STUDENT ACADEMIC PERFORMANCE IN SKILLS-BASED TECHNOLOGY COURSES DELIVERED THROUGH DIFFERENT SCHEDULING FORMATS
This descriptive study investigated student academic performance in skills-based word processing courses taught in two different scheduling formats at one small rural western United States university over the period of several years. One scheduling format followed a more traditional approach where courses were taken at the same time as at least one other course and in a time frame more resembling a typical semester. This distributed practice model, or cohort approach, required a prerequisite beginning level course or appropriate substitute course before enrolling in an advanced word processing course, thus spreading the instructional time over a longer timeframe. The other scheduling format allowed students to take only one course at a time, thus a massed practice model, in a compressed time format that presented the contents of the entire course in 18 instructional days. Student academic performance was measured by a subset of equivalent posttest questions that were common to both scheduling formats. Retention performance during the cohort approach was measured by a subset of equivalent questions common to the beginning and advanced cohort courses. The entire population of word processing students at this university was studied and thus there is no generalizability from this study to another population. Participants self-selected into groups by enrolling in course sections. Simple means were used to compute descriptive and comparative statistics. The distributed practice cohort group out-performed the massed practice group by an experimentally important five percent on the posttest. Results from the retention portion of the study indicate additional research is needed.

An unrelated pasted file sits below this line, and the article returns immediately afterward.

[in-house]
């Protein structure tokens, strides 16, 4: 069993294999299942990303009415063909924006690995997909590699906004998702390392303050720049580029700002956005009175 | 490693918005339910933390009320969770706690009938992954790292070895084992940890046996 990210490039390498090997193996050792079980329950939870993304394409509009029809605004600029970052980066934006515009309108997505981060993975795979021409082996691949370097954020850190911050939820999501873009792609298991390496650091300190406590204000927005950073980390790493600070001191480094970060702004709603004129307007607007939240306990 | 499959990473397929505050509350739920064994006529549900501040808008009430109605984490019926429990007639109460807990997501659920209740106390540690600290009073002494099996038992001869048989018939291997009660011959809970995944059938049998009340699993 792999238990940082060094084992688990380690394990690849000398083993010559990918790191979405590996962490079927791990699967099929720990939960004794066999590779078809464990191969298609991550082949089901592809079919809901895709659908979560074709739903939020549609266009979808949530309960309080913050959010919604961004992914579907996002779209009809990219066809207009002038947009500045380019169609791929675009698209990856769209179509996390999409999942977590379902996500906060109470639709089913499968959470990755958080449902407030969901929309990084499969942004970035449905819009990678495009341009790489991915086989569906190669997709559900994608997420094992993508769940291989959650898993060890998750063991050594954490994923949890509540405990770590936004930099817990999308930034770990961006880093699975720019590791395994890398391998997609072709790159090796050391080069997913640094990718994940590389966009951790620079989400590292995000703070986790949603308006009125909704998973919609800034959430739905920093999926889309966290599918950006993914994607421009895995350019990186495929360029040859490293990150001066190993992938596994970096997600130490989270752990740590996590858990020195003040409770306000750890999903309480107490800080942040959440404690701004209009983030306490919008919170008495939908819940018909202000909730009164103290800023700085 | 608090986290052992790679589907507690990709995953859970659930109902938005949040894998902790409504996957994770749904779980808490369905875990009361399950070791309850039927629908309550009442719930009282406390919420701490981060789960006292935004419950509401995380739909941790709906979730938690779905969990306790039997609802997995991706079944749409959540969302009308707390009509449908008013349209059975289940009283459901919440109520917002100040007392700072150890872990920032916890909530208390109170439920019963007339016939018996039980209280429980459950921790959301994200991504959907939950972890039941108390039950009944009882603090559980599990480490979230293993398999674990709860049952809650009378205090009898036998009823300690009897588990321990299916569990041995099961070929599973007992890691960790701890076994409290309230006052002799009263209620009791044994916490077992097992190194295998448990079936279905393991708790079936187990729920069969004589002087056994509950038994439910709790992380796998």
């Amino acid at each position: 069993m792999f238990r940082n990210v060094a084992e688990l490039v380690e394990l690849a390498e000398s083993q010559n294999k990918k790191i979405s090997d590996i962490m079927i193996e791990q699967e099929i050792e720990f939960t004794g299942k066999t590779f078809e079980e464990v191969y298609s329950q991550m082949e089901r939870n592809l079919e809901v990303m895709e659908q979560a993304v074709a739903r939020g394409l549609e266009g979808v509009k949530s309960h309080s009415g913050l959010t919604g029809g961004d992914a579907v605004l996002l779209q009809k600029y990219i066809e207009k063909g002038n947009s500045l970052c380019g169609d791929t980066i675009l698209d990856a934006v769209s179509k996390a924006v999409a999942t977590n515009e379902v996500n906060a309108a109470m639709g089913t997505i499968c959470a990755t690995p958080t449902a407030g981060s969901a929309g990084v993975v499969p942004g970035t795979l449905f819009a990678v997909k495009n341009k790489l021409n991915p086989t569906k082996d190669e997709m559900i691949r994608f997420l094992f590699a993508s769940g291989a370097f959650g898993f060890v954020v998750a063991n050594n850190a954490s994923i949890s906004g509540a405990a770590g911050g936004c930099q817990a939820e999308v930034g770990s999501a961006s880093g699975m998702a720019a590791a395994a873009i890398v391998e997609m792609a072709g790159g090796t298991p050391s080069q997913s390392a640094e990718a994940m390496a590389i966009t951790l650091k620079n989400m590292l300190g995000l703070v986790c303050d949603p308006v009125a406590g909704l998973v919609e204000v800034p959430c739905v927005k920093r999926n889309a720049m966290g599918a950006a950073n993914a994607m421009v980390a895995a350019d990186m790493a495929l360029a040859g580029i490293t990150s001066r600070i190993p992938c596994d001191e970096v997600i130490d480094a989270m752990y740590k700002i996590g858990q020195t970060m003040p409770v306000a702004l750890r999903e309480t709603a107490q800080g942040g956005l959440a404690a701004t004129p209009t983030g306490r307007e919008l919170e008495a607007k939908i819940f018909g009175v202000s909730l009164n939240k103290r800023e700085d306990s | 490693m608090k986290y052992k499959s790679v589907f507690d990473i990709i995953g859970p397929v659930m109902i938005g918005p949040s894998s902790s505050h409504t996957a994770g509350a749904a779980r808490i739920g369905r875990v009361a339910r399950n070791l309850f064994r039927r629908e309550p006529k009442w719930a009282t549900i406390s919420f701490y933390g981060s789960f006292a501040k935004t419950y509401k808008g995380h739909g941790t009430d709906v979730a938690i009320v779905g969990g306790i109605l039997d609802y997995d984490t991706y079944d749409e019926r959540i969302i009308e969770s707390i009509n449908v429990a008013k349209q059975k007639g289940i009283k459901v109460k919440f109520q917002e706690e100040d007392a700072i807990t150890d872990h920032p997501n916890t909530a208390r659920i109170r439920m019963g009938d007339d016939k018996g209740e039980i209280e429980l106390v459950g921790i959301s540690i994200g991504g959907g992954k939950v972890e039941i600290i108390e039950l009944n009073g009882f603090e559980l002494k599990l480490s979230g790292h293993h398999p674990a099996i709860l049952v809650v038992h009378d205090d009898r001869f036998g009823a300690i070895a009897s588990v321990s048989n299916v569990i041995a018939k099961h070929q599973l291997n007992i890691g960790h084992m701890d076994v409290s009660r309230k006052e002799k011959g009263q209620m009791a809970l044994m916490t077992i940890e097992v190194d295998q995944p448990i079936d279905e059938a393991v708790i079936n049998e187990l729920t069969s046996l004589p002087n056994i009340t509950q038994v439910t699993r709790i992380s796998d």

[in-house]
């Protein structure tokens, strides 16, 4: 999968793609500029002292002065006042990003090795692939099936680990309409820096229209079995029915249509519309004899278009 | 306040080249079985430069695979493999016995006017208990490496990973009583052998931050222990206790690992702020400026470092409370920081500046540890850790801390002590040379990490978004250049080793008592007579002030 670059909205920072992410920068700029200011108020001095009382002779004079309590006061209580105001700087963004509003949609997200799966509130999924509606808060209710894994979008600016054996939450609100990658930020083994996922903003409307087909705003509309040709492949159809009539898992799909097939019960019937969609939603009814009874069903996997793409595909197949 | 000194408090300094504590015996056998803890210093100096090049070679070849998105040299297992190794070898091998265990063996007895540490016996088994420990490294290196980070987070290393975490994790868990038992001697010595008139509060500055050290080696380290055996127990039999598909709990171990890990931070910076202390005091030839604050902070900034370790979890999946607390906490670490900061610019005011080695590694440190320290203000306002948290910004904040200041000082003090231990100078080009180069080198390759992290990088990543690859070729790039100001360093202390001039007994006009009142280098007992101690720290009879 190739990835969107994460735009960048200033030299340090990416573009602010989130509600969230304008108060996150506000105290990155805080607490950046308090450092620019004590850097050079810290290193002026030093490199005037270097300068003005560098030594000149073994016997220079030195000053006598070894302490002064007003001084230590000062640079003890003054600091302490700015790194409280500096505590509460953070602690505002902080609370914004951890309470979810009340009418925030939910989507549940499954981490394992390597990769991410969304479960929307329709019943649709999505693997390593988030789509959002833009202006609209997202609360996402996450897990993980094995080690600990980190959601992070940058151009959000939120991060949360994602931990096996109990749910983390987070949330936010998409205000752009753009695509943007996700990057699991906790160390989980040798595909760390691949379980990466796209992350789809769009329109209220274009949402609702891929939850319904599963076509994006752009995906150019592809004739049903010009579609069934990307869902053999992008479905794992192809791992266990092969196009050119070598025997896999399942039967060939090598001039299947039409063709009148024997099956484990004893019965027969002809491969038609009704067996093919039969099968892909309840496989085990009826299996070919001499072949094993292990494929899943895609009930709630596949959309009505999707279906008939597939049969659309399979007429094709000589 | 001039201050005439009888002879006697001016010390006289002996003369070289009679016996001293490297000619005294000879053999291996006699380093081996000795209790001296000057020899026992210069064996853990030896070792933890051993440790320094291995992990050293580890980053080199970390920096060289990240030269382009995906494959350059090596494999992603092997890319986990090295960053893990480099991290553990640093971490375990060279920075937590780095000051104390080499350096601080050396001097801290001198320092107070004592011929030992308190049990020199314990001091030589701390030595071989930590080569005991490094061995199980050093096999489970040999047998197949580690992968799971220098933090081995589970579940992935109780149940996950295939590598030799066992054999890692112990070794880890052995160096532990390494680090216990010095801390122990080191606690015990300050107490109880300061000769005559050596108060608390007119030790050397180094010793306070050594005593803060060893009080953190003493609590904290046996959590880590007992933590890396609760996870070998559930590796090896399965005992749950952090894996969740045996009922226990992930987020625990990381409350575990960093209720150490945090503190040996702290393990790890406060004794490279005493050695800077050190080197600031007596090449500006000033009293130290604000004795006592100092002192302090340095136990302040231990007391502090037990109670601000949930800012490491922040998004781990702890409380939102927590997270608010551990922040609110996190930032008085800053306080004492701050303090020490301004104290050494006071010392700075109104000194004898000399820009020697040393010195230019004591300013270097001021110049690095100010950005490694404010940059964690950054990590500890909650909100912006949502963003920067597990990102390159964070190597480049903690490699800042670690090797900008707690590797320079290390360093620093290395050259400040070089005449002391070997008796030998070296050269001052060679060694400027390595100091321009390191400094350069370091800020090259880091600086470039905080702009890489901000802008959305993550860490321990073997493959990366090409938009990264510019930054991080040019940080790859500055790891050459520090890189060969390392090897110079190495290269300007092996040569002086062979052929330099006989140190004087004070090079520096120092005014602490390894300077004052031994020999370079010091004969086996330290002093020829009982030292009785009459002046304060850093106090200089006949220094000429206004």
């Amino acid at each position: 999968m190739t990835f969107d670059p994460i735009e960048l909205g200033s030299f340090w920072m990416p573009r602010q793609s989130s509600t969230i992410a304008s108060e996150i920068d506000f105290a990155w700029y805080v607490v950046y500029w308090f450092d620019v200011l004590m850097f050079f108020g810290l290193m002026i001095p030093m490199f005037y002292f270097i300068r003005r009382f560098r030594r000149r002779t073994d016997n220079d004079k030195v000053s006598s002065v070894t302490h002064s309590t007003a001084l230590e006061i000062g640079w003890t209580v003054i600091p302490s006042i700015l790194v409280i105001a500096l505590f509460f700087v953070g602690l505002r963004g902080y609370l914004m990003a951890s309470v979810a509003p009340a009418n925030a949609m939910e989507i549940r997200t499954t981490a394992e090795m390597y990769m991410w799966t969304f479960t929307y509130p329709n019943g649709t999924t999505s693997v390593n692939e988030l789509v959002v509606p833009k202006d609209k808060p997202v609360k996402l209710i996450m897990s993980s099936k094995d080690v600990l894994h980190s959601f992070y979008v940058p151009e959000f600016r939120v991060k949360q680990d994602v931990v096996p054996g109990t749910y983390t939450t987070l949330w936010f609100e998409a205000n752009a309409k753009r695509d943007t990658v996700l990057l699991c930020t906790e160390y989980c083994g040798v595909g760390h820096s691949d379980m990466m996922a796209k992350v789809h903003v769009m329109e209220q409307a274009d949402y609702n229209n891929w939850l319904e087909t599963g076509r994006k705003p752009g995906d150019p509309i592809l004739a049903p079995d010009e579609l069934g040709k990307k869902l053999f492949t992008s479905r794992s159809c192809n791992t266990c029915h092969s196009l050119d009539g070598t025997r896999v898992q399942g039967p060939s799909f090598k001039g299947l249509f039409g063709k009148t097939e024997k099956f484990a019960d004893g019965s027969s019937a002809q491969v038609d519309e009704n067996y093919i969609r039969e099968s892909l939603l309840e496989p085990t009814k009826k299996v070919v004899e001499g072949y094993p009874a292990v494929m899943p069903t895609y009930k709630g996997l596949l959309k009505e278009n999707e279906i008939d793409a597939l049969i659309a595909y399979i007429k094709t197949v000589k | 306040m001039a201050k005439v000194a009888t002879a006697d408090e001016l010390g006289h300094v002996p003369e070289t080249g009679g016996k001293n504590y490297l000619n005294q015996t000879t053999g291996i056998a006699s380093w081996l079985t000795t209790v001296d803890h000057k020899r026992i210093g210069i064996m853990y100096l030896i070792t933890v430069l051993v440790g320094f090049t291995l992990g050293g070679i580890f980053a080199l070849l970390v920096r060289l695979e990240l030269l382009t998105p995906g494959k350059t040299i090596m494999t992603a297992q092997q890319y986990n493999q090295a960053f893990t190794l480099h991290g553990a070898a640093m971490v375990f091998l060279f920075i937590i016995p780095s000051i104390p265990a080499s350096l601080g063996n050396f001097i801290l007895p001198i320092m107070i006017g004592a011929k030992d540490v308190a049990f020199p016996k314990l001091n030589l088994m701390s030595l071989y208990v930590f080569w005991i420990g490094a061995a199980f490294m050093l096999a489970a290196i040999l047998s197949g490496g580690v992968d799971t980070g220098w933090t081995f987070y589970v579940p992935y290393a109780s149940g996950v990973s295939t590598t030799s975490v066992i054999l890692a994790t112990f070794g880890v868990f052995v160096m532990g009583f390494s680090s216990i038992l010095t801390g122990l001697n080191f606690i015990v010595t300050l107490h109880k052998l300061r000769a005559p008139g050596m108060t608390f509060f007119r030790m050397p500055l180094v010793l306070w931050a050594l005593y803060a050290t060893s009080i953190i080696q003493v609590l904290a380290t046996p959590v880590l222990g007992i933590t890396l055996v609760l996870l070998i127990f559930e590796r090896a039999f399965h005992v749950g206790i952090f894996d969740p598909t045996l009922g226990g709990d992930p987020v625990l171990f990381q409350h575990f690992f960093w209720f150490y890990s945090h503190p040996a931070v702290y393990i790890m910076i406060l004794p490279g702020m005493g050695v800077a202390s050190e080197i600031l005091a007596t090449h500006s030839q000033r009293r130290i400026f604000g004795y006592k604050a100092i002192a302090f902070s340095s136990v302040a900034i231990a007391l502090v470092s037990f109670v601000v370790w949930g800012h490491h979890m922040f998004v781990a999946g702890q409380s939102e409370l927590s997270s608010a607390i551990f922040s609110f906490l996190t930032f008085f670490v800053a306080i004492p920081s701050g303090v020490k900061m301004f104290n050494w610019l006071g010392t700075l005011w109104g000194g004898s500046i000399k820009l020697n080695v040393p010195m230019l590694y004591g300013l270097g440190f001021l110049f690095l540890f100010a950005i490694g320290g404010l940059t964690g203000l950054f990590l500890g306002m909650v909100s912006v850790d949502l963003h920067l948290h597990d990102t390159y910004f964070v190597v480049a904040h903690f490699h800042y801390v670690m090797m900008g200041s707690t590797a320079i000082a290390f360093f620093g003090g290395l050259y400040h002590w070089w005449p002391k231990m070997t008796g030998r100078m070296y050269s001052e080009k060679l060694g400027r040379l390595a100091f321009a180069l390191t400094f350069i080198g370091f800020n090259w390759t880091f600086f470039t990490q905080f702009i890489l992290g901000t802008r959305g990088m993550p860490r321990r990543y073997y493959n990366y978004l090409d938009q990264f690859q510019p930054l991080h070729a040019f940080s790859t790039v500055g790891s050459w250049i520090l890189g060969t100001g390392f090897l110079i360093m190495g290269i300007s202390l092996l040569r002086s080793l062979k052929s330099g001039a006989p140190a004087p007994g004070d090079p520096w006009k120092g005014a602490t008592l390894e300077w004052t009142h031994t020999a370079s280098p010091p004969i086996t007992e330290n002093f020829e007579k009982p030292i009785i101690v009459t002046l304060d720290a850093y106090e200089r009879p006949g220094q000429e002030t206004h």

Advisor:David R Erickson; Sally Brewer; Merle Farrier; Richard P Hughes; H. Mark Krank
School:The University of Montana
School Location:USA - Montana
Source Type:Master's Thesis
Keywords:school of education
Date of Publication:04/28/2009